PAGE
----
Since the Aug. 10 arrest of a group of alleged terrorists plotting to set off bombs on several flights between the U.K. and North America, airline security has gotten stricter than anytime since 9/11. Business travelers now face the prospect of having to check all their gadgets along with their luggage, leaving them without the attention they so richly crave from the time they check in to the time they scoop their bags off the airport carousel.
In Monday's issue, InformationWeek examines the state of travel for business travelers, smart new ways videoconferencing can be used instead of travel, and some experimental technologies that promise to help disaster-relief workers operate more efficiently in ways that will apply to industry as well. Want proof? Cisco Systems, Google, Microsoft, and other tech heavyweights all are showcasing technology at next week's Strong Angel III disaster-response event. If there's a way to ultimately sell their technology to businesses, these companies will find it.
Strong Angel III is also notable because the event will simulate a simultaneous natural disaster coinciding with a coordinated takedown of the cyberinfrastructure. The Internet, through its decentralized nature, has proven itself resilient against attacks in the past, but if someone were to find a way to defeat the Web's failover capabilities, we'd all be in serious trouble. A July report from the Government Accountability Office indicates that roles and responsibilities remain undefined at the national level in the event of an Internet disruption, and that laws and regulations governing disaster response and emergency communications have never been used for Internet recovery. We'd be sailing in uncharted waters.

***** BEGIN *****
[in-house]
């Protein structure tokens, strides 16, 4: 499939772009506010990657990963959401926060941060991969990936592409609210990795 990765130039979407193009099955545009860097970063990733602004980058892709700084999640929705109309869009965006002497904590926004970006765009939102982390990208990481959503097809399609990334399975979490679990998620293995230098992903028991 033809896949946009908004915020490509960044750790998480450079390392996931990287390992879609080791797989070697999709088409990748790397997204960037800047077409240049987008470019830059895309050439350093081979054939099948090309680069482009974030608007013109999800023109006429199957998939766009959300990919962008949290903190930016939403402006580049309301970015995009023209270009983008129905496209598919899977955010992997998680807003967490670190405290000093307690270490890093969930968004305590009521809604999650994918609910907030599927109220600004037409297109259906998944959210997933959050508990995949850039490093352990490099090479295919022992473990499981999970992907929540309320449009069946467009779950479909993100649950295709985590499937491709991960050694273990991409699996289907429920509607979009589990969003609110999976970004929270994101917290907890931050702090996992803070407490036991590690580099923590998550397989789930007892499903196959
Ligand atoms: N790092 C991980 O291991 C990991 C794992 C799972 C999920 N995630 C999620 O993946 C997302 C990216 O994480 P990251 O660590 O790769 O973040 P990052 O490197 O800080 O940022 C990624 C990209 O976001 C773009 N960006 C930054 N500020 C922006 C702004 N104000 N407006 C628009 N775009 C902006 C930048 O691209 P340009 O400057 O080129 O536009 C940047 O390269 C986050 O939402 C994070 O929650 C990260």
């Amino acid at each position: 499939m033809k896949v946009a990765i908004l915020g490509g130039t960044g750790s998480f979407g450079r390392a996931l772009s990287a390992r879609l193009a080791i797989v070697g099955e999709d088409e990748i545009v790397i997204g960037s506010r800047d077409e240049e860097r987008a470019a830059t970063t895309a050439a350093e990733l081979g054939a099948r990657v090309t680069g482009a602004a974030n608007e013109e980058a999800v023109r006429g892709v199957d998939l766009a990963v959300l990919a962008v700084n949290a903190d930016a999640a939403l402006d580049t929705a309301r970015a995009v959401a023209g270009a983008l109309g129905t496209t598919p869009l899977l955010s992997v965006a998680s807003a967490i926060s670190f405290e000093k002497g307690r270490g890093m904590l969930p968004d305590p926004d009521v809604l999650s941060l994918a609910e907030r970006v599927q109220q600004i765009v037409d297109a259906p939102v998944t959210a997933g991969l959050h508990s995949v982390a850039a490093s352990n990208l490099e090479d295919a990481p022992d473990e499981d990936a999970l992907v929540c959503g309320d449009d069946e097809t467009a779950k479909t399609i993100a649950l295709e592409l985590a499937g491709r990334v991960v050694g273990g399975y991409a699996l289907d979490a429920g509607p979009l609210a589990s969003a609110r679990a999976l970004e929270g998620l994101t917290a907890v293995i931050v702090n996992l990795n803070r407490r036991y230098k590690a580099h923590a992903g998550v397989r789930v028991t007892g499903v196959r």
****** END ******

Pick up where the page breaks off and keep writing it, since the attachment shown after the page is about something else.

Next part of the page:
The GAO acknowledges that the Homeland Security Department has some high-level plans for Internet infrastructure protection and incident response, but the components of these plans that address the Internet infrastructure are incomplete. Homeland Security has started a variety of initiatives to improve the nation's ability to recover from Internet disruptions, including working groups to facilitate coordination, as well as exercises in which government and private industry practice responding to cyberevents. But there's little that's concrete to show for these efforts. It's also unclear how Homeland Security's different infrastructure protection initiatives fit together, which means the government isn't ready to coordinate with the private sector in the event of a major Internet disruption. Private industry, including telecommunications companies, cable companies, and Internet service providers, owns and operates the majority of the Internet's infrastructure.
Our survival depends on our resilience. The world we live in changed drastically on 9/11, and it's not going to change back. This means we must develop new ways of using technology to defend ourselves, respond to disasters, and remain a productive society even when law enforcement deems it necessary to tighten down security for our own protection.